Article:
Kei Igawa is going back to Japan

After four years, $46 million, and a 6.66 ERA in just 71.2 innings, the Yankees and Japanese pitcher Kei Igawa parted ways this offseason when he became a free agent. Igawa had said he wanted to stay in America, but he must not have found any takers as he is headed back to Japan.

Igawa has agreed to a two-year deal worth ¥200M or about $2.5 million with the Orix Buffaloes, according to a Nikkan Sports report (thanks to Patrcik Newman of NPB Tracker for translating).

The Yankees signed Igawa in response to the Red Sox acquisition of Daisuke Matsuzaka and later on admitted that they did not properly scout him. They paid a $26 million posting fee and gave him a four-year, $20 million deal and it was almost immediately obvious that he couldn’t cut it in the big leagues.

In 2007, his first season in Pinstripes, he had a 6.25 ERA in just 67.2 innings in the majors. In 2008 he pitched just four innings in the majors despite the fact that the Yankees needed 13 starting pitchers that year. After that the Yankees just kept him in the minors unwilling to trade him to save some money on the luxury tax. Not that there were a lot of takers anyway, but the San Diego Padres at one time claimed him off waivers, but the Yankees took him off waivers when the two sides couldn’t reach a deal.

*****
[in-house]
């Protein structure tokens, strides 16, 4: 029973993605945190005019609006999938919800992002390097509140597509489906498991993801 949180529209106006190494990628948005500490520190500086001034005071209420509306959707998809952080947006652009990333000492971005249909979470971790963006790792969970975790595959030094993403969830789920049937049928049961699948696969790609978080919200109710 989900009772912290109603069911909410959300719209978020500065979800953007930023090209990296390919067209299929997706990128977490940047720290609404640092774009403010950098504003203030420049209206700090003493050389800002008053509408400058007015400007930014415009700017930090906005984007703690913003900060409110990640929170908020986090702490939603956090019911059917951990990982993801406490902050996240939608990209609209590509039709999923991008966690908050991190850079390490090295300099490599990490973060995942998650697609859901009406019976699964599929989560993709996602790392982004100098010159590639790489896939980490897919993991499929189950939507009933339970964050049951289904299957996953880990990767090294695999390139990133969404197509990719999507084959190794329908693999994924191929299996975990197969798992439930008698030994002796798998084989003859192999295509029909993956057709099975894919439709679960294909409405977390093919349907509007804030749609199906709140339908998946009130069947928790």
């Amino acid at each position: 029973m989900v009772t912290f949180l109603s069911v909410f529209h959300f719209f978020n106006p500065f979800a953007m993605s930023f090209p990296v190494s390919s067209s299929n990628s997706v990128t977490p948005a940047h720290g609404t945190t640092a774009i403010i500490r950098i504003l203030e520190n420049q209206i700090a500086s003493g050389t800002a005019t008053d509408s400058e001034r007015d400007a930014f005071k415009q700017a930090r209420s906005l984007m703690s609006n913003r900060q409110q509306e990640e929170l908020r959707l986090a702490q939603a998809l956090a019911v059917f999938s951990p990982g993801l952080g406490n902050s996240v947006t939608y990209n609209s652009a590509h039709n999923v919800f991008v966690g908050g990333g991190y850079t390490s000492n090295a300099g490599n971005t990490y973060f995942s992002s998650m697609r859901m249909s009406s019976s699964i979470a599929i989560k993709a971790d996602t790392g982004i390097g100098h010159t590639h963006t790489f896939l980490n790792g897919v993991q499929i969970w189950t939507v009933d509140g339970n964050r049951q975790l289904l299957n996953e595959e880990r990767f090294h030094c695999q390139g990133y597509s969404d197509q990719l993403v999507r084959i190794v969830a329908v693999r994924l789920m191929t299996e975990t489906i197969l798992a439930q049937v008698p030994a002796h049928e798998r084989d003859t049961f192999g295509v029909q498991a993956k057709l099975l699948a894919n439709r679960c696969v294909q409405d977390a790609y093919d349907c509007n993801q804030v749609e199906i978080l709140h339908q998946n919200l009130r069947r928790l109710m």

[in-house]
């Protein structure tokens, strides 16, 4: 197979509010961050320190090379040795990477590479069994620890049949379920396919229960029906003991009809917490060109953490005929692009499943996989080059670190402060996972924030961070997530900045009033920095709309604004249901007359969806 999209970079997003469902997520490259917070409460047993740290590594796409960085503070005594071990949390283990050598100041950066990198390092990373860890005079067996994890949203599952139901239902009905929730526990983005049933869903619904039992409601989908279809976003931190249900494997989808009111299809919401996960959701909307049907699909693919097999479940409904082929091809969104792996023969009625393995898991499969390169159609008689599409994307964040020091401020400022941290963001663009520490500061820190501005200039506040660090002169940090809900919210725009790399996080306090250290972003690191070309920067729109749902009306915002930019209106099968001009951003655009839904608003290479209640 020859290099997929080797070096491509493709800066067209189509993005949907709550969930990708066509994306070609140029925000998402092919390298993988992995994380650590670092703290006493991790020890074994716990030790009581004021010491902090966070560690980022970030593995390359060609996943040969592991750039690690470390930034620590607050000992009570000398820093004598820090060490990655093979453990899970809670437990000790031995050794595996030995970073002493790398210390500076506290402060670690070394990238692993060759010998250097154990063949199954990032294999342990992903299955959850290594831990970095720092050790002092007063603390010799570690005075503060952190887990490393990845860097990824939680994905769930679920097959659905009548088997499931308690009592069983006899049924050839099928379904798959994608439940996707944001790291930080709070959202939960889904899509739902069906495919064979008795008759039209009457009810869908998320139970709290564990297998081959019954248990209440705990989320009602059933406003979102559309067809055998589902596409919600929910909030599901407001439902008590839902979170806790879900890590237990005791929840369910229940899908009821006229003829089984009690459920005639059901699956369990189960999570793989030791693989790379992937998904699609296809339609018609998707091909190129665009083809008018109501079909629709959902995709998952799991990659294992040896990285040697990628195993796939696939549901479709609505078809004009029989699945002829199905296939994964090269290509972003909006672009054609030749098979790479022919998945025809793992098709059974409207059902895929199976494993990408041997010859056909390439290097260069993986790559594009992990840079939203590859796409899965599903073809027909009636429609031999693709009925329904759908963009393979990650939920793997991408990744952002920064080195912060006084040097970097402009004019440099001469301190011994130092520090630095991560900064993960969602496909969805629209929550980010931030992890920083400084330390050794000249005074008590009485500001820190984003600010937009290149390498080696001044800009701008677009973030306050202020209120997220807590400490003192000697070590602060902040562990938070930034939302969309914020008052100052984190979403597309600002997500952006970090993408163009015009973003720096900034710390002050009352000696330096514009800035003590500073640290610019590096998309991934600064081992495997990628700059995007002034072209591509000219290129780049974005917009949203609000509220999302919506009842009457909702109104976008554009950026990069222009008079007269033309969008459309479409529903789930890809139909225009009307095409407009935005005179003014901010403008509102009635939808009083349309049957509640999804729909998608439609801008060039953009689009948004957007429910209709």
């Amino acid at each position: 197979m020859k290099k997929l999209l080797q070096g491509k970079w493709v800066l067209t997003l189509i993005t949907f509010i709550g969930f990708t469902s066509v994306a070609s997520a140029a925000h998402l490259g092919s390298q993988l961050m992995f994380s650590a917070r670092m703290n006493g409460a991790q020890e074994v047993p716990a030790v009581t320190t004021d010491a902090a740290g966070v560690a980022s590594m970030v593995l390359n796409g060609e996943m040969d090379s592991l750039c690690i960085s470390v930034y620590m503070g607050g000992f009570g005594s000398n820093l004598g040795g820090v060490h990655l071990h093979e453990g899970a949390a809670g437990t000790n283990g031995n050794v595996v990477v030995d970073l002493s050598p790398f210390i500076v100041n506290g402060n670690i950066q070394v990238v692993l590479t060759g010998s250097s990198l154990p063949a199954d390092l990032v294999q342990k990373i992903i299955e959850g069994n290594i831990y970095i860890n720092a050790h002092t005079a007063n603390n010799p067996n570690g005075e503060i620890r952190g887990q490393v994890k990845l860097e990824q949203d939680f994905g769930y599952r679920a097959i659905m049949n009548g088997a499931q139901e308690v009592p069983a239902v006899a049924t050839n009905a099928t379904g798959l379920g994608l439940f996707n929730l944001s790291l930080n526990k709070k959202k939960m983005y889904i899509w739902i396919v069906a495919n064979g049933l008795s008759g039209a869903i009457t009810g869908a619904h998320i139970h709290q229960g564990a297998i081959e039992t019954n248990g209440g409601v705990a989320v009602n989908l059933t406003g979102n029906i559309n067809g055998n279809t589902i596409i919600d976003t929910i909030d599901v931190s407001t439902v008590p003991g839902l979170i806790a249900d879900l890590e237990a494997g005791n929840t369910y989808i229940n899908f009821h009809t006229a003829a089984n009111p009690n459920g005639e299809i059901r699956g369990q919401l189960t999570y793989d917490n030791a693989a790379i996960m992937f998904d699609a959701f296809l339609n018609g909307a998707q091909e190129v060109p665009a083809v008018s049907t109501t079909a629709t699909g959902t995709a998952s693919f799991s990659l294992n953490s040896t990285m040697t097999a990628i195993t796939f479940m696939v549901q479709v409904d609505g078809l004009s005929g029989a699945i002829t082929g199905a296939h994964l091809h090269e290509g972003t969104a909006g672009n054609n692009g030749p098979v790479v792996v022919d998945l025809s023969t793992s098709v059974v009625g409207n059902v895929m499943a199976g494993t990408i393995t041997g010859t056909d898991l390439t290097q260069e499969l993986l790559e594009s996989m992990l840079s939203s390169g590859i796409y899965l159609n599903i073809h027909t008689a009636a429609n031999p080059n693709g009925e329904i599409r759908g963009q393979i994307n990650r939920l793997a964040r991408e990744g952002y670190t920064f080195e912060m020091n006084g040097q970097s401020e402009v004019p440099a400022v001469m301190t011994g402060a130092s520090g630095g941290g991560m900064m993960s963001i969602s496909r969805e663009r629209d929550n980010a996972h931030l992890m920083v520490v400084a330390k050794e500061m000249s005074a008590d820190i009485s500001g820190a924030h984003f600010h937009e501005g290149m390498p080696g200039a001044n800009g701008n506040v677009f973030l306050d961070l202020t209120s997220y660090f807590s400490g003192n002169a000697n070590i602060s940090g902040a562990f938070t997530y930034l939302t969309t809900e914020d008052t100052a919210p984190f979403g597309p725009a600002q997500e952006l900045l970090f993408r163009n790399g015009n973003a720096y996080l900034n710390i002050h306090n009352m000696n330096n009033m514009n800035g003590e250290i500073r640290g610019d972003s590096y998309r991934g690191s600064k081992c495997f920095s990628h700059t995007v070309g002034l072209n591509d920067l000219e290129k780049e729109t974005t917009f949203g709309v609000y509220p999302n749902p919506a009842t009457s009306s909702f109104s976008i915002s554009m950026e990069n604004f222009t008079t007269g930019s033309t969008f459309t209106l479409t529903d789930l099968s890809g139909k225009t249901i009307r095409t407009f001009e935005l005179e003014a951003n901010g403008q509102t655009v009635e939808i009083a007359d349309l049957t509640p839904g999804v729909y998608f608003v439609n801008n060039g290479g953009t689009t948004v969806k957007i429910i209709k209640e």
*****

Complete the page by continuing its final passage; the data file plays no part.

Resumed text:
He’s back in Japan now. It wasn’t the Yankees fault that he wasn’t scouted properly and came over with crazy expectations. I still wish him the best.

About Rob Abruzzese

Rob Abruzzese created Bronx Baseball Daily in 2008 just before graduating from Brooklyn College. He currently serves BBD as its editor and works as a reporter at the Brooklyn Daily Eagle. Follow Rob on Twitter @RobAbruzzese.
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2 Responses to Kei Igawa is going back to Japan

  1. Matt_DC says:

    I read an article last year (I cannot remember where) chronicling Igawa's frustration that he was so far down the Yankees depth chart. While young pitchers moved past him to AAA and even to the big club, Igawa diligently showed up for work. The Yankees must have partly based their evaluation on his strong showing at the World Baseball Classic in 2006. Either way, I wish him the best as well.

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